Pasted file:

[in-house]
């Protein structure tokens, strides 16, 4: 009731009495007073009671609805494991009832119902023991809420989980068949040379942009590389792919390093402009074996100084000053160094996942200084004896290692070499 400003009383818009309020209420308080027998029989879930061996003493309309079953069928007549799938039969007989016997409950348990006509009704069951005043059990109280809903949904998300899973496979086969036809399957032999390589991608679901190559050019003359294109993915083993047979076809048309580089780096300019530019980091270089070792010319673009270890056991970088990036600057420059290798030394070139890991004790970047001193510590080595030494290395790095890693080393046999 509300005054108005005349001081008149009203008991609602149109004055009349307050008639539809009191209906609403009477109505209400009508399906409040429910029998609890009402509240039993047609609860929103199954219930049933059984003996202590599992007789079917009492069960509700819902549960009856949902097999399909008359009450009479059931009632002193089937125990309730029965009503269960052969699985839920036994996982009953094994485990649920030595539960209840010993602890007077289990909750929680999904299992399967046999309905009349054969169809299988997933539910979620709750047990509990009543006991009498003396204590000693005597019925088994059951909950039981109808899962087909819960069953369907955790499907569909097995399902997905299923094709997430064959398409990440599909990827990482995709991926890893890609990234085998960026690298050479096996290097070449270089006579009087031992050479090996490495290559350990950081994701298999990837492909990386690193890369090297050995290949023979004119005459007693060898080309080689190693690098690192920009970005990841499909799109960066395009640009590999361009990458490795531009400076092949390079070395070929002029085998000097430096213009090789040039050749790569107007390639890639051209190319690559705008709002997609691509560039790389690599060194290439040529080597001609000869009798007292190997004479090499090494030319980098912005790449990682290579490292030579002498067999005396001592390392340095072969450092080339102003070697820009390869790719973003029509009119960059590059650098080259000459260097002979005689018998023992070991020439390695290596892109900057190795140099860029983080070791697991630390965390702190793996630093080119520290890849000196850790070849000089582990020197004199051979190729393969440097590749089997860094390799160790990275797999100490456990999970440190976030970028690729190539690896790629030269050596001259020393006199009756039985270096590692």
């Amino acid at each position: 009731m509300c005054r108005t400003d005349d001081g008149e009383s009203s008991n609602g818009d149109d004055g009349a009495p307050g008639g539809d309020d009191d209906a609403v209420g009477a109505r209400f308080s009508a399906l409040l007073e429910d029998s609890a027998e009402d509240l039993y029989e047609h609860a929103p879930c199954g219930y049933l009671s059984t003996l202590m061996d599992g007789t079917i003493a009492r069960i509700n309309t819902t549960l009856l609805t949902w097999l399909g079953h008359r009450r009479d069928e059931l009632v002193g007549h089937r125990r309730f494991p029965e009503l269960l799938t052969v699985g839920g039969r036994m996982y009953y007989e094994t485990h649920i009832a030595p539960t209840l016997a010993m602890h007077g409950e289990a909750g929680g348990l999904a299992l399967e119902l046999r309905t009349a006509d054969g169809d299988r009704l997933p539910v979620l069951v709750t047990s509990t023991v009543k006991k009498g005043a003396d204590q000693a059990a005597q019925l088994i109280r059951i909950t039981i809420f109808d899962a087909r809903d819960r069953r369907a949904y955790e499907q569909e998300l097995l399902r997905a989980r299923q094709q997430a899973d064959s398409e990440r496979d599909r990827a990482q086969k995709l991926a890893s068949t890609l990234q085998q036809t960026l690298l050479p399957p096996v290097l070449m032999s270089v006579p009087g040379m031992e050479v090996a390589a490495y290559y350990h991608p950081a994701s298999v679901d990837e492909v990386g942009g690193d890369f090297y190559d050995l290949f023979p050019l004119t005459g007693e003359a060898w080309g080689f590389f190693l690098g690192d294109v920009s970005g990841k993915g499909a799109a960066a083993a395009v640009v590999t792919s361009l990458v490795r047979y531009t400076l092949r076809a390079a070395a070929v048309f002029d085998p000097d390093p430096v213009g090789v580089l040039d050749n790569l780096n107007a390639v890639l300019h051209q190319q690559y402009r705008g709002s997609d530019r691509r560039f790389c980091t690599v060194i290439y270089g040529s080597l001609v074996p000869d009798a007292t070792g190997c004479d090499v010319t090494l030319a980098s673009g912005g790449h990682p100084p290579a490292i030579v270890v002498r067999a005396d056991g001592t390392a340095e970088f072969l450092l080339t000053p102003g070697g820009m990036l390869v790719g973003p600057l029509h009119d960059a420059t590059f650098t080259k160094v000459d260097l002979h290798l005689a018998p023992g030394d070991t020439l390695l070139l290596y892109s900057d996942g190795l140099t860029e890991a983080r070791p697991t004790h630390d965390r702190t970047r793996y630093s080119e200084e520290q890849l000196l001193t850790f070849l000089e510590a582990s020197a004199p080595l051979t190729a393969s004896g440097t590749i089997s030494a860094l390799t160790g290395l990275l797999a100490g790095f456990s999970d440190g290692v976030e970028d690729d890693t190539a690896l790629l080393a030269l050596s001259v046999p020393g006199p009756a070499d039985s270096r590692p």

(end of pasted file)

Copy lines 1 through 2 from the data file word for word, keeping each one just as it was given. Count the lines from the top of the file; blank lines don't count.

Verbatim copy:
[in-house]
């Protein structure tokens, strides 16, 4: 009731009495007073009671609805494991009832119902023991809420989980068949040379942009590389792919390093402009074996100084000053160094996942200084004896290692070499 400003009383818009309020209420308080027998029989879930061996003493309309079953069928007549799938039969007989016997409950348990006509009704069951005043059990109280809903949904998300899973496979086969036809399957032999390589991608679901190559050019003359294109993915083993047979076809048309580089780096300019530019980091270089070792010319673009270890056991970088990036600057420059290798030394070139890991004790970047001193510590080595030494290395790095890693080393046999 509300005054108005005349001081008149009203008991609602149109004055009349307050008639539809009191209906609403009477109505209400009508399906409040429910029998609890009402509240039993047609609860929103199954219930049933059984003996202590599992007789079917009492069960509700819902549960009856949902097999399909008359009450009479059931009632002193089937125990309730029965009503269960052969699985839920036994996982009953094994485990649920030595539960209840010993602890007077289990909750929680999904299992399967046999309905009349054969169809299988997933539910979620709750047990509990009543006991009498003396204590000693005597019925088994059951909950039981109808899962087909819960069953369907955790499907569909097995399902997905299923094709997430064959398409990440599909990827990482995709991926890893890609990234085998960026690298050479096996290097070449270089006579009087031992050479090996490495290559350990950081994701298999990837492909990386690193890369090297050995290949023979004119005459007693060898080309080689190693690098690192920009970005990841499909799109960066395009640009590999361009990458490795531009400076092949390079070395070929002029085998000097430096213009090789040039050749790569107007390639890639051209190319690559705008709002997609691509560039790389690599060194290439040529080597001609000869009798007292190997004479090499090494030319980098912005790449990682290579490292030579002498067999005396001592390392340095072969450092080339102003070697820009390869790719973003029509009119960059590059650098080259000459260097002979005689018998023992070991020439390695290596892109900057190795140099860029983080070791697991630390965390702190793996630093080119520290890849000196850790070849000089582990020197004199051979190729393969440097590749089997860094390799160790990275797999100490456990999970440190976030970028690729190539690896790629030269050596001259020393006199009756039985270096590692």